The Chicks Have Arrived!
The Pelican Harbor eaglets make their first appearance together.
Bye Bye Birdies
August 2 — Now that all the Channel Islands chicks have spread their wings and fledged, 2010’s bald eagle nesting season is coming to a close. It’s been a momentous season, and we have a lot to celebrate. Santa Cruz Island welcomed four new eaglets to the world, and the total number of new Channel Islands eaglets—15, in all—set a new record.
Check out Institute for Wildlife Studies scientist Dr. Peter Sharpe’s in-depth rundown of this year’s mating season on Cool Green Science, the Conservancy’s blog. And while eaglets A-68 and A-69 are only sporadically checking in with the eagle cam, the message board is still aflutter with Channel Islands eagle discussions.
Crazy Like a Fox
June 24 — The Pelican Harbor nest had an unexpected visitor this morning: an intrepid Santa Cruz Island fox. Eaglet A-68—clearly not expecting company at such an early hour—was less than hospitable and gave his guest a terrified warning. An equally surprised fox, sensing its presence was unwanted, turned tail and fled.
Foxes are normally good climbers, but it was nonetheless a surprise that this particular explorer made it up to the nest, which is several dozen feet off the ground. Thankfully, both parties came away unscathed. Check out video footage of the incident, and keep an eye on the eagle cam—you never know who’s going to drop by and say hello.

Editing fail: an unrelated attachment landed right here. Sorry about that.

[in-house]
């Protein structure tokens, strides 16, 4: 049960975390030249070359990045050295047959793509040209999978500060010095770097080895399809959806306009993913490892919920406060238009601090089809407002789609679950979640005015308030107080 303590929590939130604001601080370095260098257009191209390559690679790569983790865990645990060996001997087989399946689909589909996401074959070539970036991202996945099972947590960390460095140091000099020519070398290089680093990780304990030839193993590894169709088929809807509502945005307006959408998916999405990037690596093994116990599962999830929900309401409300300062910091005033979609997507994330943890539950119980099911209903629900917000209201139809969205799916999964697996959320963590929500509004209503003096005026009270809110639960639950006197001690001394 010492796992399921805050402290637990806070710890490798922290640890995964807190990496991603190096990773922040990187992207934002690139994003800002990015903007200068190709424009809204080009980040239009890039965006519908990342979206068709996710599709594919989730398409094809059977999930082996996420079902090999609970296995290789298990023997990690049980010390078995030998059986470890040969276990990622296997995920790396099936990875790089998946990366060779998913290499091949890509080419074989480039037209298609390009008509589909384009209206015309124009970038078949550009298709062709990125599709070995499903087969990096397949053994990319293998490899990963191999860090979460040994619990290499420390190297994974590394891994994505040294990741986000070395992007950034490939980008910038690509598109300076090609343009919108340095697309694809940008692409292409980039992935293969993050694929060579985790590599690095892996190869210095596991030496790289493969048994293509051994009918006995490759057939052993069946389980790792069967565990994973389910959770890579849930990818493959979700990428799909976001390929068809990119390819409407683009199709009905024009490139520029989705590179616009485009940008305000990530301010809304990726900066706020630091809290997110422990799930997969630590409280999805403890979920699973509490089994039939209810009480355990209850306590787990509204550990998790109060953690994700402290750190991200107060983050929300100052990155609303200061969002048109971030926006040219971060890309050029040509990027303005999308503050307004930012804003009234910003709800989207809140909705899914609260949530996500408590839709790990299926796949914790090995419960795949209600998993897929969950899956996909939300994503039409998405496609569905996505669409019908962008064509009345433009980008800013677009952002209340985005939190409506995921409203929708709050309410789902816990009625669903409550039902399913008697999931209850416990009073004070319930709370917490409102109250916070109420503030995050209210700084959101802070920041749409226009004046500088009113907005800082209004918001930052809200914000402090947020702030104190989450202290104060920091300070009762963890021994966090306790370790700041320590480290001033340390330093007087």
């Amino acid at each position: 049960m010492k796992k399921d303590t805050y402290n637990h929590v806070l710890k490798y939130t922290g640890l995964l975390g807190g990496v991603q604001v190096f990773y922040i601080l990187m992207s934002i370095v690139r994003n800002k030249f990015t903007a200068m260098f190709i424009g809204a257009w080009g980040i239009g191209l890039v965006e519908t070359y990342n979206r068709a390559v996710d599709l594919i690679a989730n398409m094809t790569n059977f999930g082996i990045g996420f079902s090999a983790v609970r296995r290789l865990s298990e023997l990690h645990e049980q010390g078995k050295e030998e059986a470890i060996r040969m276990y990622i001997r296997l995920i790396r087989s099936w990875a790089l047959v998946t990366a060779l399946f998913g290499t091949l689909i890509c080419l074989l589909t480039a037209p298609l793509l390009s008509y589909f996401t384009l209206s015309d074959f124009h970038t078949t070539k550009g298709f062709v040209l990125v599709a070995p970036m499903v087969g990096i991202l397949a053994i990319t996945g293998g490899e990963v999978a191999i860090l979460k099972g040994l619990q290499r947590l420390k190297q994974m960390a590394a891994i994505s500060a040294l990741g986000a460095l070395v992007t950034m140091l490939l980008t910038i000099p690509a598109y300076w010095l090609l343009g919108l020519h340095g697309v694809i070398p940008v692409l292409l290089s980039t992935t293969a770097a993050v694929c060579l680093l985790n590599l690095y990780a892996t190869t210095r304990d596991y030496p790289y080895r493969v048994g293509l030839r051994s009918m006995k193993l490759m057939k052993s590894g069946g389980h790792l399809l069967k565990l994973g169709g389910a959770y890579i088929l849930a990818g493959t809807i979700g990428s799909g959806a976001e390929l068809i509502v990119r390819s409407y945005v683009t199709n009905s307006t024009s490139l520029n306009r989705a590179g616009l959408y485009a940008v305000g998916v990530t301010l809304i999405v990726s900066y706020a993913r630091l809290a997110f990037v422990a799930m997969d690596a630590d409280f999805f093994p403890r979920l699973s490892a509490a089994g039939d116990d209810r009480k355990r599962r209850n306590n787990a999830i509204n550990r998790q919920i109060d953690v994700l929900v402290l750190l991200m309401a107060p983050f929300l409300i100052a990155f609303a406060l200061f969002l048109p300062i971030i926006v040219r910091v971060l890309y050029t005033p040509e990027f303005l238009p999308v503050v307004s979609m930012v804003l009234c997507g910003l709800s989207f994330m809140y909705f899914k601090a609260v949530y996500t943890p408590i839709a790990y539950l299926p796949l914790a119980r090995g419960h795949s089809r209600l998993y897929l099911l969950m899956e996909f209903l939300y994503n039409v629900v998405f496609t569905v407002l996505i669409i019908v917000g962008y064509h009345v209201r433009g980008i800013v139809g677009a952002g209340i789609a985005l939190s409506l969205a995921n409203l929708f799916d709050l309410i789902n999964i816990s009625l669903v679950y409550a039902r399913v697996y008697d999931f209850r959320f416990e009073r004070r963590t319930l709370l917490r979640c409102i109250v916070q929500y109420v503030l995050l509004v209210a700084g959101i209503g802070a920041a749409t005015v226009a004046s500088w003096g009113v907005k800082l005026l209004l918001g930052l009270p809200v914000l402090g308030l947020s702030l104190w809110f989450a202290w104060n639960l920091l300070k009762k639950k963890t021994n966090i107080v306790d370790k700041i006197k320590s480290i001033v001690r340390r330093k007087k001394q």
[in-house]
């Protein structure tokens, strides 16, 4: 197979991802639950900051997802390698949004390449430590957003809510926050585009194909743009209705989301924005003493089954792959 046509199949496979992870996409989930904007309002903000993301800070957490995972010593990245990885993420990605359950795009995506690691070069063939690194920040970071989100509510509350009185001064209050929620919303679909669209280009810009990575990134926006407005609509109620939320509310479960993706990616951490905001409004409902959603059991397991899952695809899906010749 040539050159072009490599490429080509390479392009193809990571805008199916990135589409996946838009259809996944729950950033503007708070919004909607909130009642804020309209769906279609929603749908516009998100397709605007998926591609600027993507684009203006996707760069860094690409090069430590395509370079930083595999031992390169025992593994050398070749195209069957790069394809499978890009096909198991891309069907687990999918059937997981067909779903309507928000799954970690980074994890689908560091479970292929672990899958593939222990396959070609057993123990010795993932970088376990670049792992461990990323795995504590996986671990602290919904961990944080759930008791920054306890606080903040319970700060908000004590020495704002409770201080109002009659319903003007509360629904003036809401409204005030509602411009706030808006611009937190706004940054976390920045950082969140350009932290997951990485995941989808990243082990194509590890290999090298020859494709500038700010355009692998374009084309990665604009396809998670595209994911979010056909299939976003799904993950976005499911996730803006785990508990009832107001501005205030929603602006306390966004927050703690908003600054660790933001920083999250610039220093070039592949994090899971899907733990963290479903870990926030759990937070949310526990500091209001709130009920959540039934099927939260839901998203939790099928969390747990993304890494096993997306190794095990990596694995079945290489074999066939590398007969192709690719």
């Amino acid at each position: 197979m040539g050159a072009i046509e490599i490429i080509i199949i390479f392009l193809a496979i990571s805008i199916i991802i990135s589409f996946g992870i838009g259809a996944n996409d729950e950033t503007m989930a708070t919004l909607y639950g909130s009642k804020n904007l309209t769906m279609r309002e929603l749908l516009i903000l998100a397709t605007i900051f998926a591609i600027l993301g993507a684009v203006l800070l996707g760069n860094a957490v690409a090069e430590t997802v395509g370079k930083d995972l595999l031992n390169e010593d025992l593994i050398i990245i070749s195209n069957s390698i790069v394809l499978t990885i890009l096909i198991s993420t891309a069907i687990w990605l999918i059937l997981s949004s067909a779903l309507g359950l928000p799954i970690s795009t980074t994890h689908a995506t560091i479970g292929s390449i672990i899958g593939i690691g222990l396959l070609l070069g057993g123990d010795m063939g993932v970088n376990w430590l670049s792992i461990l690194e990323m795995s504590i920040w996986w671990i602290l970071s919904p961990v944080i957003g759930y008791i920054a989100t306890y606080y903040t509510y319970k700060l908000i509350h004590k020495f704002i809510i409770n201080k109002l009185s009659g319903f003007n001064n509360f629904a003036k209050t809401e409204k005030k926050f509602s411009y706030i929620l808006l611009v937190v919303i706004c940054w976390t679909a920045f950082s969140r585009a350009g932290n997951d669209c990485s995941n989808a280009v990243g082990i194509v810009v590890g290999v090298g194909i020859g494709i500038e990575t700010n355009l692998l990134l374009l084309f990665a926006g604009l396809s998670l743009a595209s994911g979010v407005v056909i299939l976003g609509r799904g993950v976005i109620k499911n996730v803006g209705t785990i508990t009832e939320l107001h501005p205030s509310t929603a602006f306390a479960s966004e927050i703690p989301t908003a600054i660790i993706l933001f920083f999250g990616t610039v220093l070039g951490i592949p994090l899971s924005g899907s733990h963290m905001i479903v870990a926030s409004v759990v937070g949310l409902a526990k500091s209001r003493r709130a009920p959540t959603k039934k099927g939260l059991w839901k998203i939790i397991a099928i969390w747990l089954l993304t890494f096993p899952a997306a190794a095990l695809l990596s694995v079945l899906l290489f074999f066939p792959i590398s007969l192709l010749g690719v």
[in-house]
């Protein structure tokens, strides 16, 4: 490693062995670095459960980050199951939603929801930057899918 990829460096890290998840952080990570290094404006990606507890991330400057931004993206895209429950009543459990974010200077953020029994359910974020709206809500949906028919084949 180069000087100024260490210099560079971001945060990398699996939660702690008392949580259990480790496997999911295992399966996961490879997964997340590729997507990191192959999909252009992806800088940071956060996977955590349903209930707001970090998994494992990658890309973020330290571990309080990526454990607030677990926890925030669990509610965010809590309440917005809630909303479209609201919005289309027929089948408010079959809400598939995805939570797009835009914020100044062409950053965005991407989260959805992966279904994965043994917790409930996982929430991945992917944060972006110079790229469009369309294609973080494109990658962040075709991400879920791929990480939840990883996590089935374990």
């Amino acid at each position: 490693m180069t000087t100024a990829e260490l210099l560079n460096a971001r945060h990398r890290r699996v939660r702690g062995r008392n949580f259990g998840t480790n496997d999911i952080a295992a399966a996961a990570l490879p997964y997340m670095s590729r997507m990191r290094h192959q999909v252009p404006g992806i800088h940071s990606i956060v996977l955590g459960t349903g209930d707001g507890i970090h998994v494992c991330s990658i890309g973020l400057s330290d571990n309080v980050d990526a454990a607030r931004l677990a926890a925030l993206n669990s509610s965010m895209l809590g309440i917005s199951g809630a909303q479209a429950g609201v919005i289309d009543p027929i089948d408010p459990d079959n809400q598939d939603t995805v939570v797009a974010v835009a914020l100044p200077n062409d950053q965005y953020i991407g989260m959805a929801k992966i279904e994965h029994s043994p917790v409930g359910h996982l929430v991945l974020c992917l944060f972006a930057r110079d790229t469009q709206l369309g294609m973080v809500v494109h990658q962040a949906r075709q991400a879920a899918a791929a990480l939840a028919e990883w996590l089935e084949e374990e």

A First Time for Every-wing
June 23 — Yesterday at 5:46 pm, eaglet A-69 spread his wings and took to the sky, leaving the Pelican Harbor nest—and brother A-68—in his dust. As always, the eagle cam was primed to capture the thrilling moment.
Nearly three months after being born, A-69 is developing right on schedule. A-68, born a few days after his big brother, will most likely start experimenting with flight in the next few days. Don’t miss it: track his movements live on the eagle cam and watch as little brother takes wing!
Meanwhile, Down on the Ground...
June 10 — The Conservancy is pretty excited about the flap being made over the eagles’ nesting efforts. But that’s only part of the story behind the amazing recovery being made by Santa Cruz Island.
Click over to our Cool Green Science blog to read Conservancy scientist Dr. Scott Morrison’s thoughts on our restoration efforts and how eagles are getting along with their brethren, the Santa Cruz Island fox.